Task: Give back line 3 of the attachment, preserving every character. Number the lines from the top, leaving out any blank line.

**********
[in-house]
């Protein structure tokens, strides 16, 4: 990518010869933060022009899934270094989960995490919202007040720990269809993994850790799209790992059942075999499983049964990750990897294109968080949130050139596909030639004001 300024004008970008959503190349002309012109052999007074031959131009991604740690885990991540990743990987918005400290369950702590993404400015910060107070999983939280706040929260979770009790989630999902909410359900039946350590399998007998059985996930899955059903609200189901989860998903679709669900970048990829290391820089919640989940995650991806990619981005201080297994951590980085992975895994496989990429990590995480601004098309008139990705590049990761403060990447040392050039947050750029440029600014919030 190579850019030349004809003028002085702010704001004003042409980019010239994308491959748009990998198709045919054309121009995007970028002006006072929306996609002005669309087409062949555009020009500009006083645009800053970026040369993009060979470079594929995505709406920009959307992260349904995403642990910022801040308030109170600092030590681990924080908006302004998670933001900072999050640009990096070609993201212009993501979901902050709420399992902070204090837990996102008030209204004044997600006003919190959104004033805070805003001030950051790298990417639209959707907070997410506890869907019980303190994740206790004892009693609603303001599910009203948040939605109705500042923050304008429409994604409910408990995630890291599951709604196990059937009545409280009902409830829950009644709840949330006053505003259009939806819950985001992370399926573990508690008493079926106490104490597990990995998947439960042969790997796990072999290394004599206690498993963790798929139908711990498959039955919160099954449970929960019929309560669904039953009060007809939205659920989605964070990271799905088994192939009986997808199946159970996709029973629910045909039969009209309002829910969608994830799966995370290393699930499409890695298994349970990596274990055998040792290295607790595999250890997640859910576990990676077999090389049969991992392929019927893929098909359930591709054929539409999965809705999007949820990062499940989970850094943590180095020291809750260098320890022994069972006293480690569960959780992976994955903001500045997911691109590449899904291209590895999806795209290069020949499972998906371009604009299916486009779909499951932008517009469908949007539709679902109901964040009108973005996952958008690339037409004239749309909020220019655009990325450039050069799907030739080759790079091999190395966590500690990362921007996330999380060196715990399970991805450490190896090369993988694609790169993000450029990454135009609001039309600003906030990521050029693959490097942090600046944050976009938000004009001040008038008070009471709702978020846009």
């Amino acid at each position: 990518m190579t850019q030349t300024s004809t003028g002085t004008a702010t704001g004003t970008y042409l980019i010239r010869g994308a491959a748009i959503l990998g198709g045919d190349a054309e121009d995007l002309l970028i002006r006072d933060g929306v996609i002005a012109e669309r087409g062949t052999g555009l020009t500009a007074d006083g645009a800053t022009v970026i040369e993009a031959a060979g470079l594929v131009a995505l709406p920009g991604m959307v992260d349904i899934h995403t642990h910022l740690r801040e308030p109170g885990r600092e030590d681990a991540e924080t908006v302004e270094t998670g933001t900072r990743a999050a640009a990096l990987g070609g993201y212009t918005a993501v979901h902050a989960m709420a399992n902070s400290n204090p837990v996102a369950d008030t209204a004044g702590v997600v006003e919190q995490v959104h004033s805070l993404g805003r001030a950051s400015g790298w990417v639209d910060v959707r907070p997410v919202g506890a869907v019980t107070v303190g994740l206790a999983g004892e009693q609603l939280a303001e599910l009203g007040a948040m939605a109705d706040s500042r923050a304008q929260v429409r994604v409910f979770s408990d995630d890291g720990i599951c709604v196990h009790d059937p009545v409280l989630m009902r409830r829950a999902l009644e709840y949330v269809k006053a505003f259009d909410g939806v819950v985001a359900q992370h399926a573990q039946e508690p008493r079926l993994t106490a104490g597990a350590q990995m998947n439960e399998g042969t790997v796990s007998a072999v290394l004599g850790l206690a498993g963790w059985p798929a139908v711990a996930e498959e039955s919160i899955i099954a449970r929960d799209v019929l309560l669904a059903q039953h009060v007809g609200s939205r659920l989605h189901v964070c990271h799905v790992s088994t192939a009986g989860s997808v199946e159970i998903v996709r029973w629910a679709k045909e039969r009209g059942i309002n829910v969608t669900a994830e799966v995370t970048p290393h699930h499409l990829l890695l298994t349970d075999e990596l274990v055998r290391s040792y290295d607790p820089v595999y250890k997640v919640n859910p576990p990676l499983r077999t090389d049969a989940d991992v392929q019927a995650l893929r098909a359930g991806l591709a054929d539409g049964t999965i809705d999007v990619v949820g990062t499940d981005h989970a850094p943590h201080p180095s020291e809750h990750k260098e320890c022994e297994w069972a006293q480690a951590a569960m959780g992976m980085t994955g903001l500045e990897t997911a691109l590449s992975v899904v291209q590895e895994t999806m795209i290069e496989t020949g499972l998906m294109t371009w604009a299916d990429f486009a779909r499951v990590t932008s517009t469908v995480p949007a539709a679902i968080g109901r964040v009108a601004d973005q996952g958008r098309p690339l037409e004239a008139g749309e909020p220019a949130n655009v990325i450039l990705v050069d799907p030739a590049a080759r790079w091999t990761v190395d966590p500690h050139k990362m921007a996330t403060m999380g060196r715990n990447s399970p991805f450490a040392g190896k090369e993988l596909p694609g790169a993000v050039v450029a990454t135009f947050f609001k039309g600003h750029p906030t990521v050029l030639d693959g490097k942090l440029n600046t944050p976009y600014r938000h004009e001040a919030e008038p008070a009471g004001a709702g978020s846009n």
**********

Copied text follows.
């Amino acid at each position: 990518m190579t850019q030349t300024s004809t003028g002085t004008a702010t704001g004003t970008y042409l980019i010239r010869g994308a491959a748009i959503l990998g198709g045919d190349a054309e121009d995007l002309l970028i002006r006072d933060g929306v996609i002005a012109e669309r087409g062949t052999g555009l020009t500009a007074d006083g645009a800053t022009v970026i040369e993009a031959a060979g470079l594929v131009a995505l709406p920009g991604m959307v992260d349904i899934h995403t642990h910022l740690r801040e308030p109170g885990r600092e030590d681990a991540e924080t908006v302004e270094t998670g933001t900072r990743a999050a640009a990096l990987g070609g993201y212009t918005a993501v979901h902050a989960m709420a399992n902070s400290n204090p837990v996102a369950d008030t209204a004044g702590v997600v006003e919190q995490v959104h004033s805070l993404g805003r001030a950051s400015g790298w990417v639209d910060v959707r907070p997410v919202g506890a869907v019980t107070v303190g994740l206790a999983g004892e009693q609603l939280a303001e599910l009203g007040a948040m939605a109705d706040s500042r923050a304008q929260v429409r994604v409910f979770s408990d995630d890291g720990i599951c709604v196990h009790d059937p009545v409280l989630m009902r409830r829950a999902l009644e709840y949330v269809k006053a505003f259009d909410g939806v819950v985001a359900q992370h399926a573990q039946e508690p008493r079926l993994t106490a104490g597990a350590q990995m998947n439960e399998g042969t790997v796990s007998a072999v290394l004599g850790l206690a498993g963790w059985p798929a139908v711990a996930e498959e039955s919160i899955i099954a449970r929960d799209v019929l309560l669904a059903q039953h009060v007809g609200s939205r659920l989605h189901v964070c990271h799905v790992s088994t192939a009986g989860s997808v199946e159970i998903v996709r029973w629910a679709k045909e039969r009209g059942i309002n829910v969608t669900a994830e799966v995370t970048p290393h699930h499409l990829l890695l298994t349970d075999e990596l274990v055998r290391s040792y290295d607790p820089v595999y250890k997640v919640n859910p576990p990676l499983r077999t090389d049969a989940d991992v392929q019927a995650l893929r098909a359930g991806l591709a054929d539409g049964t999965i809705d999007v990619v949820g990062t499940d981005h989970a850094p943590h201080p180095s020291e809750h990750k260098e320890c022994e297994w069972a006293q480690a951590a569960m959780g992976m980085t994955g903001l500045e990897t997911a691109l590449s992975v899904v291209q590895e895994t999806m795209i290069e496989t020949g499972l998906m294109t371009w604009a299916d990429f486009a779909r499951v990590t932008s517009t469908v995480p949007a539709a679902i968080g109901r964040v009108a601004d973005q996952g958008r098309p690339l037409e004239a008139g749309e909020p220019a949130n655009v990325i450039l990705v050069d799907p030739a590049a080759r790079w091999t990761v190395d966590p500690h050139k990362m921007a996330t403060m999380g060196r715990n990447s399970p991805f450490a040392g190896k090369e993988l596909p694609g790169a993000v050039v450029a990454t135009f947050f609001k039309g600003h750029p906030t990521v050029l030639d693959g490097k942090l440029n600046t944050p976009y600014r938000h004009e001040a919030e008038p008070a009471g004001a709702g978020s846009n």